Les Fleurs du Mal
Hanns Ludin was Hitler's ambasssador to Slovakia. His son Malte made an extraordinary documentary film whose core subject is the ability of people to rationalize evil. The rationalizers in this case are his own sisters and his mother, all of whom are interviewed at length in the film.
The historical record makes it quite clear that Hanns was more than complicit in the deportation of thousands of Jews from Slovakia to slave labor and to death camps, but Malte's nephew, Hanns' grandson, somehow grows up with the impression that his grandfather was a "resistance fighter." A fighter against resistance to the Holocaust I suppose.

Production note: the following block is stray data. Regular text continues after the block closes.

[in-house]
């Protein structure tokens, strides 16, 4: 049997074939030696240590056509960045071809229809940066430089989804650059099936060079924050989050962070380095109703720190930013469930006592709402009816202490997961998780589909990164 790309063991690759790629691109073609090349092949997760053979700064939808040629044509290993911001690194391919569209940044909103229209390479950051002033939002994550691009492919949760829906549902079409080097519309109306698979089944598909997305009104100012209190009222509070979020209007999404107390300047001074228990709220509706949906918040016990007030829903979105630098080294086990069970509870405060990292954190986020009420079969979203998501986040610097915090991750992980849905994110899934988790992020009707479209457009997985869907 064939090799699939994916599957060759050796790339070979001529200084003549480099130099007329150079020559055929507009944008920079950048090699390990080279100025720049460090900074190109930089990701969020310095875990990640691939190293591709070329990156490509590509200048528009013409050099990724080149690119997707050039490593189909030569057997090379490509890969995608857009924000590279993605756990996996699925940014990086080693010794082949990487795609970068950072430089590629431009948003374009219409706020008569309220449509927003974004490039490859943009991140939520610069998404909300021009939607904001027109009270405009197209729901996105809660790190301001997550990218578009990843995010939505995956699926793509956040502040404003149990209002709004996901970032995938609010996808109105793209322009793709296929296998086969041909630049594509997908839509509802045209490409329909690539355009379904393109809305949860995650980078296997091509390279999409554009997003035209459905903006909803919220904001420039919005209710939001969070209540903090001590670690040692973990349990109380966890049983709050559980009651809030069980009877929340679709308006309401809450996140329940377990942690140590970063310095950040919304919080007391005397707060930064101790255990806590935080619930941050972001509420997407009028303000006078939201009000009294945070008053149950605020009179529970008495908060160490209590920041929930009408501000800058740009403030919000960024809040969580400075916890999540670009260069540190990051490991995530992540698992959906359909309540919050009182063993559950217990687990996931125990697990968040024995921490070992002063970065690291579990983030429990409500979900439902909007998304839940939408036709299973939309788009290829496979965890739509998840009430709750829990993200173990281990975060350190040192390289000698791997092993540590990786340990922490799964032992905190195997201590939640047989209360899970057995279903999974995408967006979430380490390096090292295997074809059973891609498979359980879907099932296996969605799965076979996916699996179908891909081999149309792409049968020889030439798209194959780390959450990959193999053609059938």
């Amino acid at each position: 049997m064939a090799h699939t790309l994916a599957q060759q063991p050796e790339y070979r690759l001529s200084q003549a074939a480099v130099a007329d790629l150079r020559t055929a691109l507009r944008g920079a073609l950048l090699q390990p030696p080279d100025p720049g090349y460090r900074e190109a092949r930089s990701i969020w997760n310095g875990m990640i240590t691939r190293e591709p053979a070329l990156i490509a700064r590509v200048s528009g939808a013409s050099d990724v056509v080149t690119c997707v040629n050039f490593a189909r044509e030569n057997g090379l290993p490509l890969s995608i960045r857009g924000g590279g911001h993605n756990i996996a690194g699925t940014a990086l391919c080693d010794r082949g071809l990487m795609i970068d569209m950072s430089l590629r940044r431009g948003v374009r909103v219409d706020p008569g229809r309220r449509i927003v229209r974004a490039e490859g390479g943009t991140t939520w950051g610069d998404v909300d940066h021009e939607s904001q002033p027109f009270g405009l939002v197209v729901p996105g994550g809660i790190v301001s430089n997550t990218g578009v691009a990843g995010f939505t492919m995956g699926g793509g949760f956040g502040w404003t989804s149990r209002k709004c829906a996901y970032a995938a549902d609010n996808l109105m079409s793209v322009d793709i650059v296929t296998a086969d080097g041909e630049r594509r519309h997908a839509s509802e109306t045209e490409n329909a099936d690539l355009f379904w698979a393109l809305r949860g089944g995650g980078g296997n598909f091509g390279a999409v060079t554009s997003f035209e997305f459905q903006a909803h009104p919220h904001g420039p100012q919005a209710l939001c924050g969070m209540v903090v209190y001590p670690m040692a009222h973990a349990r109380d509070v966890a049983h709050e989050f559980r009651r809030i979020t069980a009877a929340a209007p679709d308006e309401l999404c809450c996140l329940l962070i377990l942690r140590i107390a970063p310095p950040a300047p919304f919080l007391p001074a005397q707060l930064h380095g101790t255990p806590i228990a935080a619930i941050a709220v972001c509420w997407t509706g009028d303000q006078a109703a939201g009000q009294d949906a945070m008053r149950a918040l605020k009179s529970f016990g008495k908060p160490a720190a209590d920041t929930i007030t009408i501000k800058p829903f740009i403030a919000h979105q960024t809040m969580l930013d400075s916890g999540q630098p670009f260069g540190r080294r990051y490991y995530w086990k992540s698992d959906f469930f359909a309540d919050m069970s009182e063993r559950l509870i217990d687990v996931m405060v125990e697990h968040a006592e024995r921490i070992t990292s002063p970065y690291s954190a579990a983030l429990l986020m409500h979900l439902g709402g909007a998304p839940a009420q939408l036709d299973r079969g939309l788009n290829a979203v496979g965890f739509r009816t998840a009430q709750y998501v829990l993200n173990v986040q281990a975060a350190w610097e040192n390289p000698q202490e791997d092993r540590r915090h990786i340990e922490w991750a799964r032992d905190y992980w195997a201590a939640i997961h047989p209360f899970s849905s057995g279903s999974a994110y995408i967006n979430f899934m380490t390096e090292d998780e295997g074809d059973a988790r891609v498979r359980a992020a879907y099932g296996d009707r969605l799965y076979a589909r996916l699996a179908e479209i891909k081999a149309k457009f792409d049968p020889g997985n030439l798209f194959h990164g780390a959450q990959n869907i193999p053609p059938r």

One sister is direct in her defense of her father, and bitter at the very making of the film. The mother and one other sister have developed an almost absurd ability to talk in circles around what he did during the war. They seem to see themselves as victims of a psychological legacy that was left to them not so much by Hanns as by history.
At the end of the film, Malte interviews an old Jewish man whose family was wiped out under the puppet regime that Hitler installed in Slovakia. It seems difficult for the two men to make eye contact. The old man says that "evil is stronger than good." How so? "Good is passive. Evil is active. Evil is a vacuum."
In what sense is evil a vacuum? "It is insatiable. It is never satisfied."